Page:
By LINDSAY OLIVIER
NEWPORT - Almost two weeks after a barge sank beneath the Newport Pell Bridge, how it will be recovered hasn’t been determined yet.
Abhe & Svoboda, Inc. of Minnesota, the owner of the barge, was hired by the Rhode Island Turnpike and Bridge Authority (RITBA) for the purpose of repainting and making repairs to the steel structure of the bridge.
Repairs began in September 2010 and the current work is scheduled to be completed by year’s end.
The barge sank during a nor’easter on Oct. 30 and has been sitting in 60-70 feet of water since. In anticipation of the storm, workers removed hazardous materials, waste products and painting supplies from the barge and secured the barge with anchors.
Within the last week a unified command team has been formed which includes the United States Coast Guard, Rhode Island Department of Environmental Management (DEM), Save the Bay, Rhode Island Turnpike and Bridge Authority and Abhe & Svoboda, Inc. This group will be coordinating the salvage of the barge.
At the time of the sinking, the barge had several pieces of large equipment, including large air compressors and vacuums, a grit reclaimer, generator and three 1,000 gallon diesel fuel tanks.
According to a Nov. 5 press release by the unified command team, a local salvage company has assessed the barge’s position and a recovery plan has begun.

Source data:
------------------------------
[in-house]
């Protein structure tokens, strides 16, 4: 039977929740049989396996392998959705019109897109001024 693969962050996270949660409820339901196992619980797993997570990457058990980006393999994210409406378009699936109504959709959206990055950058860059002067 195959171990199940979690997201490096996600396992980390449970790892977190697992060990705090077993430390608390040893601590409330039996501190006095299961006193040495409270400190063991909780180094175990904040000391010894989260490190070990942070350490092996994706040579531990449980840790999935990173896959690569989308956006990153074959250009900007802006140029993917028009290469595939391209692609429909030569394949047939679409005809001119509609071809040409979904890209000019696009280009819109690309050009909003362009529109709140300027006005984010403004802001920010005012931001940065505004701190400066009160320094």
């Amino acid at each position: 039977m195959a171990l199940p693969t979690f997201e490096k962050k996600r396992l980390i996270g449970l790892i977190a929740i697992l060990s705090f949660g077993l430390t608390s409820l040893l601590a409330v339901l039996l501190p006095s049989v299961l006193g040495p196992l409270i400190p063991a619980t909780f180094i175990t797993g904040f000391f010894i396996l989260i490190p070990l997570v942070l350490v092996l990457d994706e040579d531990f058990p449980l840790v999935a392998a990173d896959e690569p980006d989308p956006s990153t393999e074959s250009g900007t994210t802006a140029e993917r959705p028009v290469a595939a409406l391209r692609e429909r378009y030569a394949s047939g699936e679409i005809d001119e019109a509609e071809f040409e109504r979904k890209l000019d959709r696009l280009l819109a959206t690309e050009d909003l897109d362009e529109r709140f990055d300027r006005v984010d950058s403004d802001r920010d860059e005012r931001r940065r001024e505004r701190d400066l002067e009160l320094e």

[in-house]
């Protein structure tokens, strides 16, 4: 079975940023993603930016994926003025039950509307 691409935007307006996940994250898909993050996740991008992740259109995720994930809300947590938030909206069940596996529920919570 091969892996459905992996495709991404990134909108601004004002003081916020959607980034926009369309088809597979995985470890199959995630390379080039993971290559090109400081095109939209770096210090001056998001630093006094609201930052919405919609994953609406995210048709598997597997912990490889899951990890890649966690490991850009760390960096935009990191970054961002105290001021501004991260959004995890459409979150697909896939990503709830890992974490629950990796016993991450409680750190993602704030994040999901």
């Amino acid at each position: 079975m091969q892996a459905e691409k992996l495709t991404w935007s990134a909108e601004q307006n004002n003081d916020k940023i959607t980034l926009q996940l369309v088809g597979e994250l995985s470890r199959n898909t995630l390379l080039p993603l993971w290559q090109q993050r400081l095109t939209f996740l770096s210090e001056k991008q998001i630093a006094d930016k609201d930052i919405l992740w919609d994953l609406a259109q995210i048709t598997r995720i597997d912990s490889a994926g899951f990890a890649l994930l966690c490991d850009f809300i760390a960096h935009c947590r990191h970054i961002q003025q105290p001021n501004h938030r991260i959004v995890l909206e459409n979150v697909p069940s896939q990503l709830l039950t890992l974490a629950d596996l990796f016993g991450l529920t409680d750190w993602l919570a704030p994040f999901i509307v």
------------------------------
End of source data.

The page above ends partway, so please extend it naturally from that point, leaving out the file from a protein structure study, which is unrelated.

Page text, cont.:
Divers were out last week and located the barge lying upside down on the bottom, partially submerged in mud. The equipment is wedged between the barge and the bottom of Narragansett Bay, leaving the barge in an inclined position of about 45 degrees relative to the bottom.
“When divers confirmed the position of the barge, we realized this was going to be a complex salvage operation,” said Coast Guard Captain Verne Gifford. “While it will take a little longer, it’s important to bring the right resources to conduct the operation in a safe and efficient manner.”
The downside to this incident is that a minor oil sheen has been detected in the vicinity of the barge, measuring approximately 1,500 feet in diameter. An oil-absorbent boom has been deployed on the surface to contain the sheen and to protect nearby Rose Island.
In response to the oil leak, a pollution response contractor has been hired to continuously monitor the site and contain any further pollution.
As of press time, the unified command team was still making arrangements as to how the barge will be recovered.
With additional reporting from Shaun Kirby.